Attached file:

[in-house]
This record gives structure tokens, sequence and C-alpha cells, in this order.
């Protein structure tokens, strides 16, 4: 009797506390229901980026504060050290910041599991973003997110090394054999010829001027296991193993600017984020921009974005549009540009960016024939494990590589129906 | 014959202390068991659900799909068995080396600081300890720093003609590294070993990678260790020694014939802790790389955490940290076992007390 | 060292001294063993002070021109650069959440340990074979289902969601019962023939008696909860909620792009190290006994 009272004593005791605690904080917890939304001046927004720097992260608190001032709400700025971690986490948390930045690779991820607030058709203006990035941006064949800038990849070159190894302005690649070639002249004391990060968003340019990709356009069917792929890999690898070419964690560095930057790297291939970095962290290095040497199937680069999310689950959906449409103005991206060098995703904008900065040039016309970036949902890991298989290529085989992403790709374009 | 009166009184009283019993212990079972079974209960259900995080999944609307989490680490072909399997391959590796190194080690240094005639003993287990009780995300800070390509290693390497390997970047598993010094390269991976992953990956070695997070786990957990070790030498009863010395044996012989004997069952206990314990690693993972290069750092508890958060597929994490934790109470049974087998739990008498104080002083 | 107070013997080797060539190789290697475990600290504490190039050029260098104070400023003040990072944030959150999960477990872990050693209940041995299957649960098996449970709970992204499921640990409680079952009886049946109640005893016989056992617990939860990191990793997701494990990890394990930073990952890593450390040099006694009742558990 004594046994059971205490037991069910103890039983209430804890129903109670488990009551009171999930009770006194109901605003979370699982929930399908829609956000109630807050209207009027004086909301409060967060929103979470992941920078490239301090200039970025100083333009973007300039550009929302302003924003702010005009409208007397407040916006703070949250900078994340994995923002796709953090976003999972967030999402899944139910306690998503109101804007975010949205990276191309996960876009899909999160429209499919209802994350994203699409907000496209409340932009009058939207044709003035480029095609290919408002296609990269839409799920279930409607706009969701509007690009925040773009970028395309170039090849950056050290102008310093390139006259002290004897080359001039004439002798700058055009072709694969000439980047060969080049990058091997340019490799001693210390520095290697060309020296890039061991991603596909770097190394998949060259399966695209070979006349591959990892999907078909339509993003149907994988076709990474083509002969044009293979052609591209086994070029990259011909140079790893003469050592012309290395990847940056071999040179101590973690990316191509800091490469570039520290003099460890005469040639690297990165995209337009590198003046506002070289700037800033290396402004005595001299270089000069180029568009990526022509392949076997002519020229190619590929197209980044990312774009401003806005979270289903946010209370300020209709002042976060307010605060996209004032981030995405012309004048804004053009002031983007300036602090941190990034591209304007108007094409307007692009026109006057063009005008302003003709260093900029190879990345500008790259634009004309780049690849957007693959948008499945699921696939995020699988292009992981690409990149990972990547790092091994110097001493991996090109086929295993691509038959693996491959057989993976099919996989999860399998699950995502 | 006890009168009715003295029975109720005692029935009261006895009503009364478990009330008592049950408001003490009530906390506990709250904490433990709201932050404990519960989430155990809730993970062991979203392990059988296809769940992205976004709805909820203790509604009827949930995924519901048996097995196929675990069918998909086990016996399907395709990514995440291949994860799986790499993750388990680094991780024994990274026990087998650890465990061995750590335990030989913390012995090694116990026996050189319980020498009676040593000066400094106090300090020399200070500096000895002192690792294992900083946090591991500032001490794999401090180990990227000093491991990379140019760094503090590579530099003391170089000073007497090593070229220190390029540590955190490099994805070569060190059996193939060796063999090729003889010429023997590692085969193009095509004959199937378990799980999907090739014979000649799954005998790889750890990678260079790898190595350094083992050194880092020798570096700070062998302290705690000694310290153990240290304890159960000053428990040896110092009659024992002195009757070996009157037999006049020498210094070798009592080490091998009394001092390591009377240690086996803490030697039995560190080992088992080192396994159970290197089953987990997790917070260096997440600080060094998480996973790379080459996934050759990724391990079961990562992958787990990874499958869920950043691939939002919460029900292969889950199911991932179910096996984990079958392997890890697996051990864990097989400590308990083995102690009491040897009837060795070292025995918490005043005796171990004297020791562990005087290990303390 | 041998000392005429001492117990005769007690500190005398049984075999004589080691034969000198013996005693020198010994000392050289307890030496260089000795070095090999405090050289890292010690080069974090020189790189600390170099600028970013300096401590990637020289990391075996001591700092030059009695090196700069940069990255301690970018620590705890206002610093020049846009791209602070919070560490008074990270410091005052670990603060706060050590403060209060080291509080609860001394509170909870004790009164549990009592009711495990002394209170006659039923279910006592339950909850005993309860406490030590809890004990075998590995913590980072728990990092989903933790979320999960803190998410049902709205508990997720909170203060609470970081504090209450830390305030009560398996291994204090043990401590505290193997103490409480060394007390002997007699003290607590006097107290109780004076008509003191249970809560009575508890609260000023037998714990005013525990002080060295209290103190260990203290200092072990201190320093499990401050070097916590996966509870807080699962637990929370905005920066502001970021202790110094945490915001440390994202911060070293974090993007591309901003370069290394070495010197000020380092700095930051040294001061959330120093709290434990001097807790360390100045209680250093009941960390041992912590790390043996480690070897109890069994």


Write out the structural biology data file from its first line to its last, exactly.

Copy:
[in-house]
This record gives structure tokens, sequence and C-alpha cells, in this order.
């Protein structure tokens, strides 16, 4: 009797506390229901980026504060050290910041599991973003997110090394054999010829001027296991193993600017984020921009974005549009540009960016024939494990590589129906 | 014959202390068991659900799909068995080396600081300890720093003609590294070993990678260790020694014939802790790389955490940290076992007390 | 060292001294063993002070021109650069959440340990074979289902969601019962023939008696909860909620792009190290006994 009272004593005791605690904080917890939304001046927004720097992260608190001032709400700025971690986490948390930045690779991820607030058709203006990035941006064949800038990849070159190894302005690649070639002249004391990060968003340019990709356009069917792929890999690898070419964690560095930057790297291939970095962290290095040497199937680069999310689950959906449409103005991206060098995703904008900065040039016309970036949902890991298989290529085989992403790709374009 | 009166009184009283019993212990079972079974209960259900995080999944609307989490680490072909399997391959590796190194080690240094005639003993287990009780995300800070390509290693390497390997970047598993010094390269991976992953990956070695997070786990957990070790030498009863010395044996012989004997069952206990314990690693993972290069750092508890958060597929994490934790109470049974087998739990008498104080002083 | 107070013997080797060539190789290697475990600290504490190039050029260098104070400023003040990072944030959150999960477990872990050693209940041995299957649960098996449970709970992204499921640990409680079952009886049946109640005893016989056992617990939860990191990793997701494990990890394990930073990952890593450390040099006694009742558990 004594046994059971205490037991069910103890039983209430804890129903109670488990009551009171999930009770006194109901605003979370699982929930399908829609956000109630807050209207009027004086909301409060967060929103979470992941920078490239301090200039970025100083333009973007300039550009929302302003924003702010005009409208007397407040916006703070949250900078994340994995923002796709953090976003999972967030999402899944139910306690998503109101804007975010949205990276191309996960876009899909999160429209499919209802994350994203699409907000496209409340932009009058939207044709003035480029095609290919408002296609990269839409799920279930409607706009969701509007690009925040773009970028395309170039090849950056050290102008310093390139006259002290004897080359001039004439002798700058055009072709694969000439980047060969080049990058091997340019490799001693210390520095290697060309020296890039061991991603596909770097190394998949060259399966695209070979006349591959990892999907078909339509993003149907994988076709990474083509002969044009293979052609591209086994070029990259011909140079790893003469050592012309290395990847940056071999040179101590973690990316191509800091490469570039520290003099460890005469040639690297990165995209337009590198003046506002070289700037800033290396402004005595001299270089000069180029568009990526022509392949076997002519020229190619590929197209980044990312774009401003806005979270289903946010209370300020209709002042976060307010605060996209004032981030995405012309004048804004053009002031983007300036602090941190990034591209304007108007094409307007692009026109006057063009005008302003003709260093900029190879990345500008790259634009004309780049690849957007693959948008499945699921696939995020699988292009992981690409990149990972990547790092091994110097001493991996090109086929295993691509038959693996491959057989993976099919996989999860399998699950995502 | 006890009168009715003295029975109720005692029935009261006895009503009364478990009330008592049950408001003490009530906390506990709250904490433990709201932050404990519960989430155990809730993970062991979203392990059988296809769940992205976004709805909820203790509604009827949930995924519901048996097995196929675990069918998909086990016996399907395709990514995440291949994860799986790499993750388990680094991780024994990274026990087998650890465990061995750590335990030989913390012995090694116990026996050189319980020498009676040593000066400094106090300090020399200070500096000895002192690792294992900083946090591991500032001490794999401090180990990227000093491991990379140019760094503090590579530099003391170089000073007497090593070229220190390029540590955190490099994805070569060190059996193939060796063999090729003889010429023997590692085969193009095509004959199937378990799980999907090739014979000649799954005998790889750890990678260079790898190595350094083992050194880092020798570096700070062998302290705690000694310290153990240290304890159960000053428990040896110092009659024992002195009757070996009157037999006049020498210094070798009592080490091998009394001092390591009377240690086996803490030697039995560190080992088992080192396994159970290197089953987990997790917070260096997440600080060094998480996973790379080459996934050759990724391990079961990562992958787990990874499958869920950043691939939002919460029900292969889950199911991932179910096996984990079958392997890890697996051990864990097989400590308990083995102690009491040897009837060795070292025995918490005043005796171990004297020791562990005087290990303390 | 041998000392005429001492117990005769007690500190005398049984075999004589080691034969000198013996005693020198010994000392050289307890030496260089000795070095090999405090050289890292010690080069974090020189790189600390170099600028970013300096401590990637020289990391075996001591700092030059009695090196700069940069990255301690970018620590705890206002610093020049846009791209602070919070560490008074990270410091005052670990603060706060050590403060209060080291509080609860001394509170909870004790009164549990009592009711495990002394209170006659039923279910006592339950909850005993309860406490030590809890004990075998590995913590980072728990990092989903933790979320999960803190998410049902709205508990997720909170203060609470970081504090209450830390305030009560398996291994204090043990401590505290193997103490409480060394007390002997007699003290607590006097107290109780004076008509003191249970809560009575508890609260000023037998714990005013525990002080060295209290103190260990203290200092072990201190320093499990401050070097916590996966509870807080699962637990929370905005920066502001970021202790110094945490915001440390994202911060070293974090993007591309901003370069290394070495010197000020380092700095930051040294001061959330120093709290434990001097807790360390100045209680250093009941960390041992912590790390043996480690070897109890069994």